At the very least the Moroun Family and the City should enter into another CBA so that the community can gain direct benefit from the public lands and cash given the Crown Enterprises.
Detroiters have become wary of deals done under deadlines. There is a long list, including Poletown, Marathon, Detroit Axel, Hantz Farms, and the drive to bankruptcy, where corporate powers press the city for quick decisions. Almost always these are decisions that benefit the corporations and leave the city with broken promises.
Perhaps Duggan thought that the good news of jobs would overshadow the outrageous deal with the Morouns. Or the outrageous deal with Hantz. This kind of deal making has never benefited the people.
Whatever the limitations of the CBA process, we have the strength of committed, experienced community organizations dedicated to finding pathways toward a just future. This gives us all a strong basis for hope.
In an effort to educate the Citizens of Detroit about the current status of the Detroit Charter Commission and the revision process, there will be an info discussion to ensure the Citizens have a better understanding of what the elected body has accomplished this far. The info discussion will include a presentation by The People’s Slate that outlines the following:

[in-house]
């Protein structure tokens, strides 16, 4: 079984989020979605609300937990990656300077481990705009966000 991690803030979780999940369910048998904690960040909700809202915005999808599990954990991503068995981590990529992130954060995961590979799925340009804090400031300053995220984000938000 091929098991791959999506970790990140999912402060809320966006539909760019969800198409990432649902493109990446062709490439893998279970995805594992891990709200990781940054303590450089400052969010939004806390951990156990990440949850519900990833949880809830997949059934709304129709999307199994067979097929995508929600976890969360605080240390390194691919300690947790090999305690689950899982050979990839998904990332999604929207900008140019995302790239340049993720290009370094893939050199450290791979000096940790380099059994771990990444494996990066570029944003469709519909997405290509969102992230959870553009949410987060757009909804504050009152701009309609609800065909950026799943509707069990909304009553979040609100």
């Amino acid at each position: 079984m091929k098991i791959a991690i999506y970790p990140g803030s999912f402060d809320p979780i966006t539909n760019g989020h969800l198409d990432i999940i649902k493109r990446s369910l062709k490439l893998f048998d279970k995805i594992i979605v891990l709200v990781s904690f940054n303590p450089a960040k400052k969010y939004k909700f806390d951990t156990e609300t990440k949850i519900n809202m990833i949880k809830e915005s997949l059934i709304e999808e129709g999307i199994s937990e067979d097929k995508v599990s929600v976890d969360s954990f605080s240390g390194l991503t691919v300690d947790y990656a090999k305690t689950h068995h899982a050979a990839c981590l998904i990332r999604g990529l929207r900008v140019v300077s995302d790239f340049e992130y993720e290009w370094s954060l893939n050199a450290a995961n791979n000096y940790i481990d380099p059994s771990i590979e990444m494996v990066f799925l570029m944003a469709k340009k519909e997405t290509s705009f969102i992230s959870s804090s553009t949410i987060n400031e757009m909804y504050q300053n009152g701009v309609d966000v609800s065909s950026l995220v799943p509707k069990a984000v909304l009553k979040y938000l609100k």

- Purpose of the Charter Revision
- Structure of the body
- What the Charter has done since Nov 21, 2018
- How this impacts Citizens of Detroit
- Next Steps
May 9, 2019
12048 Grand River
Detroit, MI 48204
At the Michigan Coalition for Human Rights annual dinner, Frank Hammer shared the continuing struggle and update of the Colombian Injured Workers. Representatives from MCHR visited Colombia in 2018.
ASOTRECOL: The Association of injured workers and ex-workers of GM Colmotores – Colombia
Out of a recognition of the interconnectedness of struggles for social and economic justice between the peoples of the US and the countries the US dominates, the Michigan Coalition for Human Rights proudly recognizes the struggle and achievements of the ex-GM workers in Bogota, Colombia in their fight for justice.
Those autoworkers, injured on the job because of a blatant disregard for their health and safety and then fired by General Motors, formed the association ASOTRECOL. Detroit-area activists know these workers from their dramatic tent encampment at the US Embassy now reaching its 2,823rd day, and their acts of moral witness, including stitching their lips shut as part of three hunger strikes.
The MCHR embarked on a campaign of Solidarity, awarding ASOTRECOL leader Jorge Parra with an “International Labor Activist” award in 2013. Some of you met Jorge on his journeys to the US and have become supporters of ASOTRECOL. Your solidarity has been deeply appreciated not only on a spiritual and material level but because it’s been impactful, even after its 7+ years!